- The Washington Times - Wednesday, March 10, 2004

Though the subject of a lavish upcoming remake, Tony Richardson’s original 1970 Ned Kelly speaks (and sings) quite eloquently for itself. The DVD is due next week via MGM Home Entertainment ($14.95). It’s our…

DVD pick of the week

More than a simple Outback Western, the fact-based film, set in 1871, dramatizes the ongoing British-Irish conflict, exported to the Australian frontier.

As an ex-con and perceived troublemaker, small-time rancher Ned, credibly portrayed by Mick Jagger, is constantly harassed by local constables, largely fellow Irishmen in the ruling Brits’ employ. When Ned’s hard-working mother (Clarissa Kaye) is imprisoned on trumped-up charges, Ned, his brother Dan and two sidekicks become folk heroes by staging a series of bold robberies and raids that target British interests.

Director Richardson, who had earlier delivered a controversial revisionist version of “The Charge of the Light Brigade” (1968), accentuates, without oversimplifying, the social injustices that drove Ned and friends to carry out their rebellious deeds. The result is a solid blend of impassioned protest and traditional action, with further commentary provided by a full complement of original soundtrack songs, composed by Shel Silverstein and sung by Waylon Jennings.

MGM’s disc arrives sans extras — a featurette placing Ned Kelly’s exploits in more detailed historical perspective would have been welcome — but the widescreen film itself rates as a simultaneously rousing and thought-provoking ride.

Collectors’ corner

Next week, 20th Century Fox Home Entertainment revives three decidedly lighter-toned vintage films on DVD. Clifton Webb, Jeanne Crain and Myrna Loy star in the original 1950 Cheaper by the Dozen, while the latter pair returns for the 1952 sequel Belles on Their Toes.

Stuart Whitman, Sarah Miles and Terry-Thomas take to the skies in the 1965 aviation romp “Those Magnificent Men in Their Flying Machines,” with audio commentary by director Ken Annakin. The discs are tagged at $14.98 each.

Water Bearer Films (waterbearerfilms.com) packages a trio of British indie auteur Mike Leigh’s innovative 1970s working-class comedy-dramas — Abigail’s Party, Grown Ups and Hard Labour — in its three-disc Mike Leigh Collection Volume One ($79.95).

This week, Universal Studios Home Entertainment goes the special edition route with Steven Spielberg’s Schindler’s List ($26.98), complete with the feature-length bonus documentary “Voices from the List” and the featurette “The Shoah Foundation Story with Steven Spielberg.”

The ‘A’ list

In recent theatrical-to-digital developments, MGM Home Entertainment introduces the family Fido farce Good Boy! ($26.98), starring “Saturday Night Live” alums Molly Shannon and Kevin Nealon, along with young Liam Aiken and a canine cast voiced by the likes of Matthew Broderick, Cheech Marin, Vanessa Redgrave and Carl Reiner. Among the bonus materials are a behind-the-scenes “dog-umentary,” audio “canine-tary” with director John Hoffman and cast members, and lots of other extras sporting fairly painful pooch puns.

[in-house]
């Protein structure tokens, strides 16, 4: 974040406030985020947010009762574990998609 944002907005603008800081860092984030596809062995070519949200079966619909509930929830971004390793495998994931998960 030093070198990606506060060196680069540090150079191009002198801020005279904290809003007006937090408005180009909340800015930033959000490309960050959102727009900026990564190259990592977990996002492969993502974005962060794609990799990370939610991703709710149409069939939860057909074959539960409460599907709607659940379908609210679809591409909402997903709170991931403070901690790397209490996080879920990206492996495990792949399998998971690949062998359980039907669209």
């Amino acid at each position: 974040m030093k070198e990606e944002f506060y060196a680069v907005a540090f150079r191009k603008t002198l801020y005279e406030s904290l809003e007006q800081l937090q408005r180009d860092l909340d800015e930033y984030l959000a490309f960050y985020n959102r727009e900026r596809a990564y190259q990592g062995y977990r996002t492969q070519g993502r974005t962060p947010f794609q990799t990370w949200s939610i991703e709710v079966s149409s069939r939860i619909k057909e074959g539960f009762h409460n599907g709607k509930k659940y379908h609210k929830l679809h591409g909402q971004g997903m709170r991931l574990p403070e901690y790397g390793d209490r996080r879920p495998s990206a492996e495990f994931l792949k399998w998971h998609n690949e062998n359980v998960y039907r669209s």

Not to be outdone, Universal next week bows The Cat in the Hat ($26.98), starring Mike Myers as Dr. Seuss’ freewheeling feline, supported by Alec Baldwin (no Oscar noms for this one), Kelly Preston and Dakota Fanning, in a special edition boasting 16 deleted scenes, 20 outtakes, behind-the-scenes featurettes and more.


While Ben Stiller and Owen Wilson spoof overly earnest ‘70s cop-show cliches in the current big-screen “Starsky & Hutch” remake, old-school fans can revisit the original series with Columbia/TriStar Home Entertainment’s new five-DVD collection Starsky & Hutch: The Complete First Season ($49.95). In addition to all 22 debut-season episodes, starring Paul Michael Glaser and David Soul as badge buddies S&H and Antonio Fargas as everyone’s fave informer Huggy Bear, the set tacks on four featurettes (including one keyed to the new movie), original TV promo spots, and exclusive interviews with actors Glaser and Soul.

Golden silents

Rolling back another five decades, Kino Video’s five-disc The Douglas Fairbanks Collection ($89.98) resurrects and restores a half-dozen of that silent-film action icon’s greatest 1920s hits: the early two-strip Technicolor epic The Black Pirate, The Mark of Zorro and sequel Don Q, Son of Zorro, Robin Hood, The Thief of Bagdadand The Three Musketeers. The set also assembles more than three hours of extras, from Fairbanks outtakes to rare excerpts from other period films.

Phan mail

Dear Phantom: Is the animated film The Dark Crystal on DVD yet?

S. Lance, via e-mail

That 1983 medieval fantasy feature from Muppet creators Jim Henson and Frank Oz was recently released by Columbia/TriStar Home Entertainment ($19.95) and should be available via most online video outlets, if you don’t see it at your local vidstore.

Send your video comments and queries to Phantom of the Movies, The Washington Times, 3600 New York Ave. NE, Washington, D.C. 20002 or e-mail us at: [email protected] Check out our Web site at www.videoscopemag.com.

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